The FAA will hold three public information workshops this coming week on proposed airspace improvements over the Las Vegas metropolitan area.
The improvements are part of the FAA’s Las Vegas Metroplex project, which proposes to use streamlined satellite navigation to move air traffic more safely and efficiently through the area.
The project includes McCarran International Airport, North Las Vegas Airport, Henderson Executive Airport, and Nellis Air Force Base. It is one of 12 Metroplex projects nationwide, FAA officials note.Under the project, existing air routes may be modified with new satellite-based routes. Satellite technology enables the creation of more direct air routes, as well as routes that are automatically separated from one another.
It also allows highly efficient climbs and descents on departure and arrival routes, which can result in significant environmental benefits, FAA officials said.
The FAA has not begun designing the modified routes. The purpose of the workshops is to explain the issues the FAA identified with the current airspace and some of the potential solutions to those issues.
The workshops will feature informational videos and poster boards that explain satellite-based procedures and show some of the issues the FAA identified with the current Las Vegas airspace.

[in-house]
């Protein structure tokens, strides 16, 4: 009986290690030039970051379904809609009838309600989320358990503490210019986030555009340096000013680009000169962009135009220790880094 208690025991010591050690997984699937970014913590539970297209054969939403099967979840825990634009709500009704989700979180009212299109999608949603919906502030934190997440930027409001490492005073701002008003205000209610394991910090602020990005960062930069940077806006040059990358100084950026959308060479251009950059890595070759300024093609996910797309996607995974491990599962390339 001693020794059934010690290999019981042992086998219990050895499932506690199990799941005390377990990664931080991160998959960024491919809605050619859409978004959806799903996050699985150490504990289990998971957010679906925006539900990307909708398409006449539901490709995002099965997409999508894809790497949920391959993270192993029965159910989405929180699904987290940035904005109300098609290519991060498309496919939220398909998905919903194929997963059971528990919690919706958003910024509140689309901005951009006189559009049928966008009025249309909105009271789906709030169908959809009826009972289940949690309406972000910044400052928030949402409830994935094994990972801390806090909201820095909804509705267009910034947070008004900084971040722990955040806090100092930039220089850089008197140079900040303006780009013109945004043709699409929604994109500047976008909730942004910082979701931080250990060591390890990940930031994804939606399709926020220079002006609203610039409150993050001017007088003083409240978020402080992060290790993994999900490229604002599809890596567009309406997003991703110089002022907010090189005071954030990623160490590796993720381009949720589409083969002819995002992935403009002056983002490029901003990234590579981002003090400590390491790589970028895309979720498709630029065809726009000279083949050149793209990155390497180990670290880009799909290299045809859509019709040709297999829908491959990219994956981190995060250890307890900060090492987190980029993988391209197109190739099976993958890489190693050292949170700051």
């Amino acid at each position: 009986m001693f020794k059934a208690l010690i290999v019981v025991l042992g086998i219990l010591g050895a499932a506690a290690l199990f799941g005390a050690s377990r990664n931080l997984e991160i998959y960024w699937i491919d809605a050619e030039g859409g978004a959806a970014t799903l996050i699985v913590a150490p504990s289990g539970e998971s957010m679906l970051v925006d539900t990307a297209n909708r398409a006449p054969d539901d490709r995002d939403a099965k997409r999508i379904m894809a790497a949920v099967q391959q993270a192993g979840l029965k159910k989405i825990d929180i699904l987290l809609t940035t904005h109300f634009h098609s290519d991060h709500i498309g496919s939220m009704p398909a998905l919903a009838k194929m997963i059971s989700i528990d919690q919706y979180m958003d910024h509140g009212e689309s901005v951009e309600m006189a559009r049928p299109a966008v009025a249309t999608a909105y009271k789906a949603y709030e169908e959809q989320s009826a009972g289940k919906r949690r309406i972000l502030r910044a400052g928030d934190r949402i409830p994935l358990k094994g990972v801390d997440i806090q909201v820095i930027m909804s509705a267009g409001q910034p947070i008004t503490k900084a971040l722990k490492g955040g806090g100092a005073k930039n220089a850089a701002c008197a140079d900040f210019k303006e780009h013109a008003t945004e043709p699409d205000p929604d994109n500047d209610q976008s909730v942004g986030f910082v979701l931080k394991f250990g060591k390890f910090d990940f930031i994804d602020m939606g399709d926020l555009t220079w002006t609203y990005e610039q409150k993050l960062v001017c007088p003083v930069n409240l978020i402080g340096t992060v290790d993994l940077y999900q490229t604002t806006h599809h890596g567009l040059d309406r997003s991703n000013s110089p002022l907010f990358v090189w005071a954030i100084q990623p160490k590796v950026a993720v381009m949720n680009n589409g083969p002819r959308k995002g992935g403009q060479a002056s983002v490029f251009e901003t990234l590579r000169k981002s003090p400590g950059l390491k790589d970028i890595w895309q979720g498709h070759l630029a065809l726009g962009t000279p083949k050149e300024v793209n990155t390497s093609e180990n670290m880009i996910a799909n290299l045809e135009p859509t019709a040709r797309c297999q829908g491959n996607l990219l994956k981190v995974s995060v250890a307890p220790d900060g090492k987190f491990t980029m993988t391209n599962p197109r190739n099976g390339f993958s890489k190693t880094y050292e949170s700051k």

FAA representatives will be available to answer questions, and people can submit written comments at the workshops and online for 30 days afterward.
The workshops will run from 4 p.m. to 8 p.m. They will be an open-house format, where people can attend any time during the posted times to learn about the project. Free parking will be available at all locations.
The briefing dates and locations are as follows:
- April 25: Henderson Convention Center, 200 S. Water Street, Henderson, Nevada, 89015;
- April 26: North Las Vegas Airport, Grand Canyon Room, 2730 Airport Drive, North Las Vegas, Nevada, 89032;
- April 27: Clark County Government Center, 500 S. Grand Central Parkway, Las Vegas, Nevada, 89155.
During the design process for the modified routes, the FAA will hold additional public workshops where they will share the proposed routes and seek comment on them.
The community feedback received from those future workshops will help determine whether changes should be made to the proposed designs, FAA officials said.